By David Bowler, and Julia Payne at Incisive Edge

As well as shining a spotlight on London business, the 2012 Olympics also has £700m of procurement still available.

As London business emerges from the worst economic meltdown since the 1930s, there's a significant event on the horizon that could yet prove pivotal in getting the capital trading again.

The London Olympics and Paralympic Games 2012 are already a success. With minimal press reporting, the Olympic Park will be finished a year early. That's a first in Olympic history – and one that makes the event a great international advert for British construction and project management.

Legacy on the line

This is important because, as we'll point out, there's much more to the London Olympics than throwing a javelin and haring around a track. What's on the line at London 2012 is something that the organisers have supported right from the starting gun: legacy.

For London business, that means a prime-time marketing spotlight on the world stage. For three weeks next summer, London will be under an international microscope like never before. Politicians and business leaders will swarm around the capital. This is the time to polish our shoes, showcase British business, promote export and woo inward investment.

Britain might not manufacture cars, steel or locomotives the way it once did, but there's a new breed of British business at large in London. It wears Hugo Boss jackets rather than blue overalls, and it leads the world in areas like design, film and even finance. Design in particular is big in China. This alone is a deal that can be sealed in London.

The Games can also put our digital skills on centre stage, while Hollywood's glitterati might be interested in our movie-making prowess, now the envy of Europe. And, in spite of the financial crash and furore surrounding our bankers, London remains the financial heart of Europe.


But what immediate harvest can London businesses hope to reap from the seeds sown by the London Organising Committee for the Olympic and Paralympic Games (LOCOG) and the Olympic Delivery Authority (ODA)?

Well, suppliers are still required. One firm that's already off the starting blocks is gift company Touch of Ginger. Log onto the Games website and you can buy the company's souvenir merchandise, which includes items like bottle openers and stainless steel playing cards, or visit the Olympics shop in John Lewis stores or at St Pancras station.

The Touch of Ginger contract is by no means unique for small businesses. Another 500-plus have also won contracts with the London Olympics. They include everything from the Plain English Campaign to small catering firms, steel bands, tree-fellers and even a public-art think tank.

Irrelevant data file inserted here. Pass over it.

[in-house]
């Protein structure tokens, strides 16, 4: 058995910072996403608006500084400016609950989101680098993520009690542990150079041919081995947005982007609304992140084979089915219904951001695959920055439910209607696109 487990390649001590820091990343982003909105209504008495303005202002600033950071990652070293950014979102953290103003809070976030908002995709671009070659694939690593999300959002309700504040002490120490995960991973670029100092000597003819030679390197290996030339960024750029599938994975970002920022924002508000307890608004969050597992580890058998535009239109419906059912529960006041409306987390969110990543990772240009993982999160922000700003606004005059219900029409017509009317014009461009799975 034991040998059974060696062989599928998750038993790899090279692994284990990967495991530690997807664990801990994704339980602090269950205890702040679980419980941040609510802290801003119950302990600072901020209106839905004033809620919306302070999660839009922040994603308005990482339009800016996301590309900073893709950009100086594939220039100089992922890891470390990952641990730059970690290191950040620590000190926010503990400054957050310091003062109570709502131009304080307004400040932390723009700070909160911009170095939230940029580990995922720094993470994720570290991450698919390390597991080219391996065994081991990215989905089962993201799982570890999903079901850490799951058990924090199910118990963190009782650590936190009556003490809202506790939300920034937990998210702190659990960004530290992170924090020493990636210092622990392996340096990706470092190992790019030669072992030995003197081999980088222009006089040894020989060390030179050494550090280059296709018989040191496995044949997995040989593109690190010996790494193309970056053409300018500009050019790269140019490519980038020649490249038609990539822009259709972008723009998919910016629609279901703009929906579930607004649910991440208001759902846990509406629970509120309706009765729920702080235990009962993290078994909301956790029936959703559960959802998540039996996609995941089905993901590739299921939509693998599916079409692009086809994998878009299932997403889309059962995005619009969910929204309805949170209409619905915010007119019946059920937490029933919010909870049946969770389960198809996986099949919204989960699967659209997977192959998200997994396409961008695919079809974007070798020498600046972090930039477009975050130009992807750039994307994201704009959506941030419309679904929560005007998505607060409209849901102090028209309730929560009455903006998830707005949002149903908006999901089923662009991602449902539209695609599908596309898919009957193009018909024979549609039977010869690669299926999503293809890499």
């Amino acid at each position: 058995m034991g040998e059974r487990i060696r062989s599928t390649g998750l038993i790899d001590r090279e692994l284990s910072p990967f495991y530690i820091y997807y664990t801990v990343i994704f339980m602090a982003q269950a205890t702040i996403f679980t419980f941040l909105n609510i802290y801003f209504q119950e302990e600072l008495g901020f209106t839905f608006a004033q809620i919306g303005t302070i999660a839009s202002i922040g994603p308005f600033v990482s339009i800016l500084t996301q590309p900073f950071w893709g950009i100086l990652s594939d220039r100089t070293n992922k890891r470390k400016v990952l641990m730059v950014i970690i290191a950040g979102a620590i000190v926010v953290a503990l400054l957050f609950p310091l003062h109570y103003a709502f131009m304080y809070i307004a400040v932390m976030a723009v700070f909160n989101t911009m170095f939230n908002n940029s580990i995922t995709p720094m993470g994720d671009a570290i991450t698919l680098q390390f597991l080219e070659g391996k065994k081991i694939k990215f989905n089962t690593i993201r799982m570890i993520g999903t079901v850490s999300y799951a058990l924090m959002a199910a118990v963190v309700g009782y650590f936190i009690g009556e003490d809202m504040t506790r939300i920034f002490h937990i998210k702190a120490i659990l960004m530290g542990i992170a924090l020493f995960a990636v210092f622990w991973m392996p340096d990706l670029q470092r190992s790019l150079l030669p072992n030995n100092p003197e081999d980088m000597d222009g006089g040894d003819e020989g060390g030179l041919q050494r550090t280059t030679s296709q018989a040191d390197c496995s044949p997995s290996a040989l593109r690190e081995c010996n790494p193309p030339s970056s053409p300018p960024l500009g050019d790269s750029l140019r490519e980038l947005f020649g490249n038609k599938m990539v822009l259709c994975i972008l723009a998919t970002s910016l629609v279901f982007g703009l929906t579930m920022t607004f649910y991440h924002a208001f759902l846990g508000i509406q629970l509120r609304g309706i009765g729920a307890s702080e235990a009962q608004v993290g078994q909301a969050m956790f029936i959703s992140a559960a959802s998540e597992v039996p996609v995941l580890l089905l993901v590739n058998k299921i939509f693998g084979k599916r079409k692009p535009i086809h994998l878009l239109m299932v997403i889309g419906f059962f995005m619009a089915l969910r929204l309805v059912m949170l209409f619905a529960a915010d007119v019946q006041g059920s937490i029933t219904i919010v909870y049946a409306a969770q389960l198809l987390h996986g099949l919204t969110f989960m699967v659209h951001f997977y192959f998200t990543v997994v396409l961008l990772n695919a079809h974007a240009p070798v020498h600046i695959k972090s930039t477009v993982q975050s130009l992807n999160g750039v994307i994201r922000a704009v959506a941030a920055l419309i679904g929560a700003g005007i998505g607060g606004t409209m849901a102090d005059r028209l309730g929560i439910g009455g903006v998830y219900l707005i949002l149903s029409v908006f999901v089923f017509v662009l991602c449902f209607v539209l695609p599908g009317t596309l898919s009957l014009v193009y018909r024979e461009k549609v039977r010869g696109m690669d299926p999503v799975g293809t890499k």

Most of the direct contracts, organised through the ODA, the body delivering the venues and infrastructure, have already been awarded. But business opportunities are still available down the supply chain and through LOCOG. Small firms can register their details and expertise on LOCOG's CompeteFor website, the central focus of 2012 tenders.

£700m of procurement

"There remains more than £700m of procurement to complete over the next two years, so there are plenty of opportunities – particularly in the UK and particularly for small businesses," says LOCOG Commercial Director Chris Townsend.

Some of the products and services still required cover the spectrum from construction and engineering to creative and merchandising. Says Townsend, "In terms of live opportunities for SMEs, we are kicking off the project for the design of the Olympic and Paralympic torches, so we are looking for expertise in this area."

While it's refreshing that London 2012 is keen to entertain bids from small businesses, just how small is small?

Home businesses out there, take heart. Touch of Ginger has just ten staff. But Director Alison Bateman says tendering was tough: "The early stages were easy, but we did spend a couple of months on and off preparing the tender. It was a huge team effort. It's been fantastic for the business and a huge opportunity. I'm hoping the whole thing could potentially double our turnover."

She adds, "Don't be disheartened just because you might think you are not as big or as experienced as the others. Our involvement with LOCOG has proved it listens to everyone's case and makes a judgement on that and not whether you are a big name with lots of staff and lots of turnover."

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